Men catching up with women in age race
As the first of the 75 million baby boomers touch 60 in January ('), there’s good news for men: they are catching up with women in life expectancy. A new Longevity Index, which is designed to help insurance companies and pension funds calculate payments due for their clients, shows that while women still live four years longer on average, men are gaining twice as fast in the age race. Lifestyle changes such as exercise and low-fat diets, along with cardiac bypass surgery, are keeping more people alive. Women can now expect an average of 82.6 years of life, the index shows, while men can look forward to 78.1 years. Medical experts say women are working harder, smoking more and undergoing more stress, which leads to the number one killer ' heart disease.
Smoking ups eye disease risk
Smoking cigarettes, or living with someone who does, increases a person’s risk of developing a progressively degenerative eye disease known as age-related macular degeneration or AMD, according to a study conducted at Cambridge University. AMD is the leading cause of reduced vision and blindness in many European countries and the US. A person’s risk of developing the disease increases with age. Researchers report in the British Journal of Ophthalmology that the more a person smoked, the greater the odds of developing AMD. People who smoked a pack or more a day for 40 years had triple the risk of developing the eye disease, compared with those who did not smoke.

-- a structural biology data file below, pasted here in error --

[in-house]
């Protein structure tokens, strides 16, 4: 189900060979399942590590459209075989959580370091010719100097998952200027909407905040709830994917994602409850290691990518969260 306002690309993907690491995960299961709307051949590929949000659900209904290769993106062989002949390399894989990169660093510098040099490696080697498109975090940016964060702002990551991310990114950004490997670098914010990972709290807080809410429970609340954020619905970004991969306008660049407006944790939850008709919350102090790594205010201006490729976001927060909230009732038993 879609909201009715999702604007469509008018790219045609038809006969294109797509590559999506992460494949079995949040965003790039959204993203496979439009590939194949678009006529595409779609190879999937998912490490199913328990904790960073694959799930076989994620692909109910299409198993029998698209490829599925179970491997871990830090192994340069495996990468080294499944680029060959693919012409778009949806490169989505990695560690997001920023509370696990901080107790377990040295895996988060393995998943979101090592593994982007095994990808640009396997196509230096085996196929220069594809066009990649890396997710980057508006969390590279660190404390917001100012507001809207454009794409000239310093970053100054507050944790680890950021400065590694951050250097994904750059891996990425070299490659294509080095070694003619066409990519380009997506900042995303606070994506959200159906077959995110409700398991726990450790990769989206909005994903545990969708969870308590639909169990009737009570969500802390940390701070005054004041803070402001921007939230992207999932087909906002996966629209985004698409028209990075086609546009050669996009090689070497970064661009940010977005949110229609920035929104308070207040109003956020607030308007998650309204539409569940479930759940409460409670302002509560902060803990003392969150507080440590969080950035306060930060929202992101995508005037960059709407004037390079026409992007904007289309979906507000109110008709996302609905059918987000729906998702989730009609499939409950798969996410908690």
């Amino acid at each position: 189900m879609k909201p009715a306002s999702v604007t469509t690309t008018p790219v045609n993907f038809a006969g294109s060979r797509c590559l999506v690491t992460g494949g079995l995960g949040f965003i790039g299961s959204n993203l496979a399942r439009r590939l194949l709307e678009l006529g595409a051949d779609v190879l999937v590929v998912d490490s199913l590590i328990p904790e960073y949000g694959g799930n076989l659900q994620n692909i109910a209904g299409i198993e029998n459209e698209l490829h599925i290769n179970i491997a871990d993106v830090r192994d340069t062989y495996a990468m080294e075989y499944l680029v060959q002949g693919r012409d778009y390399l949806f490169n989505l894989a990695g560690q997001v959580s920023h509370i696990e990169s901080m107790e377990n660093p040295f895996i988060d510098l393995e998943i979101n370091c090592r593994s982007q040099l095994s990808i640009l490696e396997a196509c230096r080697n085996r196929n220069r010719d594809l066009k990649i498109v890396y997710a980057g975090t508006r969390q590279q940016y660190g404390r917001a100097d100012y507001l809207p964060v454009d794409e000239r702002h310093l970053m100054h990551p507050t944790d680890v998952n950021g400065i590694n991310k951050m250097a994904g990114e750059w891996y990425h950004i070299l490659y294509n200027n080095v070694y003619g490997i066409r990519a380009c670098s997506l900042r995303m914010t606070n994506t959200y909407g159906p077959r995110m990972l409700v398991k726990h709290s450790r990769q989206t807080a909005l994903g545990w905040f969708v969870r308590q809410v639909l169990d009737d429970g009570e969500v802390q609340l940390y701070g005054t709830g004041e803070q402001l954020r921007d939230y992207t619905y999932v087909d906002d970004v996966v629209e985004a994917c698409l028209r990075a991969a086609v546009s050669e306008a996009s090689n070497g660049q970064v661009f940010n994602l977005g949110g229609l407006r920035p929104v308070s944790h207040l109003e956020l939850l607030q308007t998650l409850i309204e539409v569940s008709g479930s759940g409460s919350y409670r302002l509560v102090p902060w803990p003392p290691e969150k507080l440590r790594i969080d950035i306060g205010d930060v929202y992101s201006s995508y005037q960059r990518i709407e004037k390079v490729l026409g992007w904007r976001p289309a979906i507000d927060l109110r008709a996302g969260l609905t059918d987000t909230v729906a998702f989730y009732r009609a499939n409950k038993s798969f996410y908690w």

Australian cure for snoring
Are you kept awake at night by a snoring partner' Try playing an Australian wind instrument called didgeridoo. Researchers in Switzerland examined 25 patients who suffered from snoring and moderate obstructive sleep apnoea syndrome, both common sleep disorders. Half the group were given daily lessons in playing the didgeridoo, an instrument about 1.5 metres long that originated in northern Australia and is traditionally made from the trunk of a tree hollowed out by termites. The study, published in the British Medical Journal, found that those who played the instrument over a four-month trial period saw a significant improvement in their daytime sleepiness and apnoea. Their partners also reported less disturbance from snoring.
All hangover ‘cures’ useless
Forget hairs of dogs and hot baths, the only sure way of avoiding a hangover is not to drink in the first place. A study at the Peninsular Medical Sch-ool at Exeter University (UK) combed databases to study a range of hangover cures from the traditional to the novel. Researchers weighed efficacy of everything from aspirin to fructose, and even prickly pears, but found no silver bullet.